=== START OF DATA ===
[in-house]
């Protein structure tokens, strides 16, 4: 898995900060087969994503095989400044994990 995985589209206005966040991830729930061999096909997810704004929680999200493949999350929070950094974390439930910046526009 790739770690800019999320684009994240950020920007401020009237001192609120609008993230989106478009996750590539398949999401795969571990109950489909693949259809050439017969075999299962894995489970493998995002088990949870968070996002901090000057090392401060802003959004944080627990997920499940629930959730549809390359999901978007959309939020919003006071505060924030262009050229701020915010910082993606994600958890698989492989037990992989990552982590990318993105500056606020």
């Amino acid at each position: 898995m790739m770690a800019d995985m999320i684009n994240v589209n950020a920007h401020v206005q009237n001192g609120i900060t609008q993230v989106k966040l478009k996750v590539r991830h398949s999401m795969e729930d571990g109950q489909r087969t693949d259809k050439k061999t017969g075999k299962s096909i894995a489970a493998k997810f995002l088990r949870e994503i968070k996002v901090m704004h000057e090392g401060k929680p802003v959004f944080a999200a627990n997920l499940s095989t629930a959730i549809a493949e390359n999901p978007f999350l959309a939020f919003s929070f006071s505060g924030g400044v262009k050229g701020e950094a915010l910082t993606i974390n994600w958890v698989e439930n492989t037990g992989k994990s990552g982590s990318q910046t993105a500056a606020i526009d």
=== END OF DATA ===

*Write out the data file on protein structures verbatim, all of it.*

[in-house]
């Protein structure tokens, strides 16, 4: 898995900060087969994503095989400044994990 995985589209206005966040991830729930061999096909997810704004929680999200493949999350929070950094974390439930910046526009 790739770690800019999320684009994240950020920007401020009237001192609120609008993230989106478009996750590539398949999401795969571990109950489909693949259809050439017969075999299962894995489970493998995002088990949870968070996002901090000057090392401060802003959004944080627990997920499940629930959730549809390359999901978007959309939020919003006071505060924030262009050229701020915010910082993606994600958890698989492989037990992989990552982590990318993105500056606020």
């Amino acid at each position: 898995m790739m770690a800019d995985m999320i684009n994240v589209n950020a920007h401020v206005q009237n001192g609120i900060t609008q993230v989106k966040l478009k996750v590539r991830h398949s999401m795969e729930d571990g109950q489909r087969t693949d259809k050439k061999t017969g075999k299962s096909i894995a489970a493998k997810f995002l088990r949870e994503i968070k996002v901090m704004h000057e090392g401060k929680p802003v959004f944080a999200a627990n997920l499940s095989t629930a959730i549809a493949e390359n999901p978007f999350l959309a939020f919003s929070f006071s505060g924030g400044v262009k050229g701020e950094a915010l910082t993606i974390n994600w958890v698989e439930n492989t037990g992989k994990s990552g982590s990318q910046t993105a500056a606020i526009d």